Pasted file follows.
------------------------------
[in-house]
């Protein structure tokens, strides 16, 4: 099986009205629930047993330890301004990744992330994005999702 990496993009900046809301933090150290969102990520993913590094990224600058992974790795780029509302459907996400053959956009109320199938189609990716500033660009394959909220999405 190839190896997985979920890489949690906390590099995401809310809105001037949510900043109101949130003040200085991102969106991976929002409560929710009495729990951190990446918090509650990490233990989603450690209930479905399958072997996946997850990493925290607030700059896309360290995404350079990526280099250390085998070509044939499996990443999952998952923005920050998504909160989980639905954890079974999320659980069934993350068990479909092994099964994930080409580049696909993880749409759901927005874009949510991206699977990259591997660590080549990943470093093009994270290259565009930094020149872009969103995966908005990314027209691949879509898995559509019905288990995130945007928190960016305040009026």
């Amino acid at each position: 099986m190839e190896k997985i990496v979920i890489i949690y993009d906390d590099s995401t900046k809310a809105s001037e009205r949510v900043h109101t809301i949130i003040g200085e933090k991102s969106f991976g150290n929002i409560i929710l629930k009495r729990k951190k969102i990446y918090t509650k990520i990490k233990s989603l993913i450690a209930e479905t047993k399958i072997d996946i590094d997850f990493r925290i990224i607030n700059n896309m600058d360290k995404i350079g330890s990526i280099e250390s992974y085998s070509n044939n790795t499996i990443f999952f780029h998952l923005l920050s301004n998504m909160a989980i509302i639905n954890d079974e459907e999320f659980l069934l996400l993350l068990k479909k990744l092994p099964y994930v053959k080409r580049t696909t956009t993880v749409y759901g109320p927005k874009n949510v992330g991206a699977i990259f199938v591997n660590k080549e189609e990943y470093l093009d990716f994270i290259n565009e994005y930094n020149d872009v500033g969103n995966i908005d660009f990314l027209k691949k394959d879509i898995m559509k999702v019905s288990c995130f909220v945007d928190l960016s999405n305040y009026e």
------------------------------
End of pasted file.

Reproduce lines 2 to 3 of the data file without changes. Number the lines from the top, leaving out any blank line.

């Protein structure tokens, strides 16, 4: 099986009205629930047993330890301004990744992330994005999702 990496993009900046809301933090150290969102990520993913590094990224600058992974790795780029509302459907996400053959956009109320199938189609990716500033660009394959909220999405 190839190896997985979920890489949690906390590099995401809310809105001037949510900043109101949130003040200085991102969106991976929002409560929710009495729990951190990446918090509650990490233990989603450690209930479905399958072997996946997850990493925290607030700059896309360290995404350079990526280099250390085998070509044939499996990443999952998952923005920050998504909160989980639905954890079974999320659980069934993350068990479909092994099964994930080409580049696909993880749409759901927005874009949510991206699977990259591997660590080549990943470093093009994270290259565009930094020149872009969103995966908005990314027209691949879509898995559509019905288990995130945007928190960016305040009026």
């Amino acid at each position: 099986m190839e190896k997985i990496v979920i890489i949690y993009d906390d590099s995401t900046k809310a809105s001037e009205r949510v900043h109101t809301i949130i003040g200085e933090k991102s969106f991976g150290n929002i409560i929710l629930k009495r729990k951190k969102i990446y918090t509650k990520i990490k233990s989603l993913i450690a209930e479905t047993k399958i072997d996946i590094d997850f990493r925290i990224i607030n700059n896309m600058d360290k995404i350079g330890s990526i280099e250390s992974y085998s070509n044939n790795t499996i990443f999952f780029h998952l923005l920050s301004n998504m909160a989980i509302i639905n954890d079974e459907e999320f659980l069934l996400l993350l068990k479909k990744l092994p099964y994930v053959k080409r580049t696909t956009t993880v749409y759901g109320p927005k874009n949510v992330g991206a699977i990259f199938v591997n660590k080549e189609e990943y470093l093009d990716f994270i290259n565009e994005y930094n020149d872009v500033g969103n995966i908005d660009f990314l027209k691949k394959d879509i898995m559509k999702v019905s288990c995130f909220v945007d928190l960016s999405n305040y009026e």